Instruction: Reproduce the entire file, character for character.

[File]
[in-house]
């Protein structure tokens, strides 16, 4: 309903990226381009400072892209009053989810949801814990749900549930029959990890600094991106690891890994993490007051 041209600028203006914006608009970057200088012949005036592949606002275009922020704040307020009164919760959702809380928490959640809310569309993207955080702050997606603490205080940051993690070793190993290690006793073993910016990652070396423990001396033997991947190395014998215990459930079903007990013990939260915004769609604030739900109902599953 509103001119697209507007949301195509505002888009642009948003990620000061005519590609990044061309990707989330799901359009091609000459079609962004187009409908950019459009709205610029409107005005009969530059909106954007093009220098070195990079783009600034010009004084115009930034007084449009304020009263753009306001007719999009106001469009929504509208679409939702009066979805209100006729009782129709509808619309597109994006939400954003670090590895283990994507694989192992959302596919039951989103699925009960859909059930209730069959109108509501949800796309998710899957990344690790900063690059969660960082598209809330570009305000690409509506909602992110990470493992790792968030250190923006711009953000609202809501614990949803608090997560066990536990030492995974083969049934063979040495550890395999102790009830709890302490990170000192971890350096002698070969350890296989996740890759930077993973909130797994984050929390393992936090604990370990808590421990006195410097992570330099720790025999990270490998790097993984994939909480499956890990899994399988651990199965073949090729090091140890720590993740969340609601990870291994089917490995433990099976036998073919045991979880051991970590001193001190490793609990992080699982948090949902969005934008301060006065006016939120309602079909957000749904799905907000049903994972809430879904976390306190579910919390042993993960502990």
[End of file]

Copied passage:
[in-house]
């Protein structure tokens, strides 16, 4: 309903990226381009400072892209009053989810949801814990749900549930029959990890600094991106690891890994993490007051 041209600028203006914006608009970057200088012949005036592949606002275009922020704040307020009164919760959702809380928490959640809310569309993207955080702050997606603490205080940051993690070793190993290690006793073993910016990652070396423990001396033997991947190395014998215990459930079903007990013990939260915004769609604030739900109902599953 509103001119697209507007949301195509505002888009642009948003990620000061005519590609990044061309990707989330799901359009091609000459079609962004187009409908950019459009709205610029409107005005009969530059909106954007093009220098070195990079783009600034010009004084115009930034007084449009304020009263753009306001007719999009106001469009929504509208679409939702009066979805209100006729009782129709509808619309597109994006939400954003670090590895283990994507694989192992959302596919039951989103699925009960859909059930209730069959109108509501949800796309998710899957990344690790900063690059969660960082598209809330570009305000690409509506909602992110990470493992790792968030250190923006711009953000609202809501614990949803608090997560066990536990030492995974083969049934063979040495550890395999102790009830709890302490990170000192971890350096002698070969350890296989996740890759930077993973909130797994984050929390393992936090604990370990808590421990006195410097992570330099720790025999990270490998790097993984994939909480499956890990899994399988651990199965073949090729090091140890720590993740969340609601990870291994089917490995433990099976036998073919045991979880051991970590001193001190490793609990992080699982948090949902969005934008301060006065006016939120309602079909957000749904799905907000049903994972809430879904976390306190579910919390042993993960502990």